Catalan Parliament to declare independence following 'yes' victory, president says
At least 893 people were injured following Spanish police violent crackdown on voters
Catalan Parliament will go ahead with plans to declare independence following a "yes" vote victory in the October 1 referendum, Catalan president Carles Puigdemont said on Sunday. The Catalan government thus doubles down on its challenge to the Spanish government, after a day of unprecedented, dramatic events. Spain's police violently cracked down on voters, leaving at least 893 injured.
Puigdemont, alongside the entire Catalan government, announced that “the right to be an independent state has been won.” He says the referendum will be communicated to the Catalan Parliament so that it can act according to the referendum legislation recently passed in the chamber, which states that independence will be unilaterally declared, should the "yes" vote win.
Indeed, the "yes" vote did win the referendum with 90% of votes, according to provisional figures given by the Catalan government. In total, 2,262,424 ballots were cast: 2.02 people voted "yes," and 176,566 voted no. There were also 45,586 blank votes and 20,129 null ballots.
“Spain has written a shameful page in its history with Catalonia today”
Carles Puigdemont · Catalan president
At least 400 polling stations were shut down by the Spanish police and several ballot boxes full of votes were removed, according to the Catalan government spokesperson. None of these votes have been counted, as it is not clear how many were lost in total.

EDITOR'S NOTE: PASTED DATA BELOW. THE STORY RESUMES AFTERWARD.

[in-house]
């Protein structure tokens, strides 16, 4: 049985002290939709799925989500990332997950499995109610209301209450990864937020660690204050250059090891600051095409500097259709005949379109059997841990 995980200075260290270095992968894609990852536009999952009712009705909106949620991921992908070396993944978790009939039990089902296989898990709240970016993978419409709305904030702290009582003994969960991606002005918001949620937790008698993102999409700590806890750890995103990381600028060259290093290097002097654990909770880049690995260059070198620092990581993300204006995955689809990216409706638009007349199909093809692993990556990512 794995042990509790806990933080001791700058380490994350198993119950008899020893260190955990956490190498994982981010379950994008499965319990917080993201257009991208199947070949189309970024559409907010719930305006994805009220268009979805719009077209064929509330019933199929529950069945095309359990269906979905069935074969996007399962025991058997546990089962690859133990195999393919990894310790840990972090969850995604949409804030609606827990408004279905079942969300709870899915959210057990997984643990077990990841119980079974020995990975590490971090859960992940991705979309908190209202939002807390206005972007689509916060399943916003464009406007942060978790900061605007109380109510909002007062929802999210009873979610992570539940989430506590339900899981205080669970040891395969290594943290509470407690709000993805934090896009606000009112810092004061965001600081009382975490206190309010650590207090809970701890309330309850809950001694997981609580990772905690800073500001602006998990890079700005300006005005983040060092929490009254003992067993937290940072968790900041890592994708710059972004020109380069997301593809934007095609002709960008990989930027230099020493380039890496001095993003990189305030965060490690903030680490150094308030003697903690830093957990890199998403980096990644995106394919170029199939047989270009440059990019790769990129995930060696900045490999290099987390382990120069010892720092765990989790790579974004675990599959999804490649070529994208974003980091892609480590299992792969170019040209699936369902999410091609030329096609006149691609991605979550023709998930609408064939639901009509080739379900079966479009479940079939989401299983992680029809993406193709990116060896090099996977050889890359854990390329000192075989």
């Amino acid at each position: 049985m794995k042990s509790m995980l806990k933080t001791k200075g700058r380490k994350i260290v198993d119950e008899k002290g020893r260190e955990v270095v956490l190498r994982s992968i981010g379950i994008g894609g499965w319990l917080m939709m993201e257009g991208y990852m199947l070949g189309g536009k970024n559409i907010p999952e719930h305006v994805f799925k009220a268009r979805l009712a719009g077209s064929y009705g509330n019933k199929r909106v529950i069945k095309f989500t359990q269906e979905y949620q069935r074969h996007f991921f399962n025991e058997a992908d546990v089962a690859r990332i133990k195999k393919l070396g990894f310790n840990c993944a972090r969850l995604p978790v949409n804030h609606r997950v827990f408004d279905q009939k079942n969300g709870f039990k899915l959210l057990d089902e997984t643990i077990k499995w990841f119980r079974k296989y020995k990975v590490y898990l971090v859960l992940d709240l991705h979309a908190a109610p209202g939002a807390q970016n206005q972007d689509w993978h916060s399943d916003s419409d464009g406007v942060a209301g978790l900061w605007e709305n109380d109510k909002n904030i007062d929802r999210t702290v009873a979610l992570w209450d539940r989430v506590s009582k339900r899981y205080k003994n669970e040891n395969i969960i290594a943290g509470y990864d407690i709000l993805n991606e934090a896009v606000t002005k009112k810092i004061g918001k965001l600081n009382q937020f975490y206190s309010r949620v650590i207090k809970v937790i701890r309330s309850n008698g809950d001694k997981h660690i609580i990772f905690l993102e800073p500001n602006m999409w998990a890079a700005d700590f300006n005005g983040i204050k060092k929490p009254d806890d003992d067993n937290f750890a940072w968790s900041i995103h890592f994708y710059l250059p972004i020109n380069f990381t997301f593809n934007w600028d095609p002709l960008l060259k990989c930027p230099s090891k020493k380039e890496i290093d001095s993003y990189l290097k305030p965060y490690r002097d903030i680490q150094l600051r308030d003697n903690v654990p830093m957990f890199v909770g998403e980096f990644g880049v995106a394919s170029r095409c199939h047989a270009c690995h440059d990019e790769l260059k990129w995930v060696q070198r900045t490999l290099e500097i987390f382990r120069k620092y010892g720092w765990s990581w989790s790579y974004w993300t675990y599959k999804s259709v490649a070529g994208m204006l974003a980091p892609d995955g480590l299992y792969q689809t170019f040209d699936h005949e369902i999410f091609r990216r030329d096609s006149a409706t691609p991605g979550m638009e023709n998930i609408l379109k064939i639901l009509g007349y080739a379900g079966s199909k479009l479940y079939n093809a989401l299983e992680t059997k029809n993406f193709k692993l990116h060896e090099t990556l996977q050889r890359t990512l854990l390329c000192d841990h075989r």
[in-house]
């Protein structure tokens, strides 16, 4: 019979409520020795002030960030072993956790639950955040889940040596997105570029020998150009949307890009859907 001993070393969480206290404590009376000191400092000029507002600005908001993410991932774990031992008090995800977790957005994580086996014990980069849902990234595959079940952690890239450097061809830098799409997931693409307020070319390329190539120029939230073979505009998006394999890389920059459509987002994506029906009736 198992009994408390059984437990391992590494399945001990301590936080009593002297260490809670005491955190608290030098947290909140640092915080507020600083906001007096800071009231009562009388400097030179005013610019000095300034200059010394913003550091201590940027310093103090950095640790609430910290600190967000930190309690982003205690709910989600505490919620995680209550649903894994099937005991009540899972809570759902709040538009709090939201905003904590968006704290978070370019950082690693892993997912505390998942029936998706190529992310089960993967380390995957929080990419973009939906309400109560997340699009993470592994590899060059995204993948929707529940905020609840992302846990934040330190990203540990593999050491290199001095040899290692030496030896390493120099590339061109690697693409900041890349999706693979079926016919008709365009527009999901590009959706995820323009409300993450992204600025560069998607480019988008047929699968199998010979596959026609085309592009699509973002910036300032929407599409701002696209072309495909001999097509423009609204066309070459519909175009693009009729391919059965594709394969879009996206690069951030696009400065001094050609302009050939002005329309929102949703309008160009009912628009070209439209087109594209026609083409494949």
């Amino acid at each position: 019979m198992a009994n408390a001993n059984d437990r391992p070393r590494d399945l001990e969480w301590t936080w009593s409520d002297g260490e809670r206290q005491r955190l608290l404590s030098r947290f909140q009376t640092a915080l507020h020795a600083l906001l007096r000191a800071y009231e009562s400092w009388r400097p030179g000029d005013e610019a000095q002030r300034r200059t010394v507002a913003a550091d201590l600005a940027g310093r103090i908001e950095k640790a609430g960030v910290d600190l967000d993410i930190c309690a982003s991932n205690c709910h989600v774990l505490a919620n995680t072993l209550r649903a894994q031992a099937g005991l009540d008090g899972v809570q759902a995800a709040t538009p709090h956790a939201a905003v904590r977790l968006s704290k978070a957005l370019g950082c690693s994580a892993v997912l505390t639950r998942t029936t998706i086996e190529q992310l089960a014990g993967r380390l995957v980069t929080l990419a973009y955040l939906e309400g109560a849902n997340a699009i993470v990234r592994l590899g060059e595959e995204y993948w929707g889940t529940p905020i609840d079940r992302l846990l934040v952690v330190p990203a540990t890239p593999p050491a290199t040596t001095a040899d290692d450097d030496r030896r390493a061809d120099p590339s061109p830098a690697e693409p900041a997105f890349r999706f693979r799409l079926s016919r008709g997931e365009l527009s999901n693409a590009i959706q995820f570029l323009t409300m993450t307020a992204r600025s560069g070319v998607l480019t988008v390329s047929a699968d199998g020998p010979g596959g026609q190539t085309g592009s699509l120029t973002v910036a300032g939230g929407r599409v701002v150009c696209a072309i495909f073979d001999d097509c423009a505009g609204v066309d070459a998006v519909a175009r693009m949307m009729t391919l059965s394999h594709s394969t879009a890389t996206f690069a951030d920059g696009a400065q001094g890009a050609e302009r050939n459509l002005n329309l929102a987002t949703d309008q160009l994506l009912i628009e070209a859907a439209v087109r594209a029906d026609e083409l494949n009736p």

Criticising the abusive actions of the Spanish police, Puigdemont said: “Spain has written a shameful page in its history with Catalonia today.” Far too often, Puigdemont pointed out, “repression and violence have been the response of the State to Catalan aspirations.”
Police fulfilled their duty
Making clear his government does not recognize the vote, Spanish president Mariano Rajoy blamed Sunday's events on the Catalan government. "The Spanish National police and the Guardia Civil have fulfilled their duty and with justice on their said," he said.
For Puigdemont, “the situation that has developed in Catalonia due to intransigence and repression, due to a total denial of reality, due to the hostility that comes from the democratic demands made by citizens of this country, is no longer an internal matter.”
An European matter
Indeed, it is a European matter as far as the Catalan president is concerned. "I make a direct appeal to Europe. We Catalans have won the right to be respected in Europe. The EU can no longer look the other way," Puigdemont said. "We are European citizens and our rights and freedoms are being violated."
Strike on Oct 3
As the Catalan government plans to go ahead with independence despite opposition from Spanish institutions, the political tension is likely to further escalate in the coming days.
Catalan pro-independence organizations called citizens to go on a general strike on October 3 to protest against the violent crackdown on the independence referendum.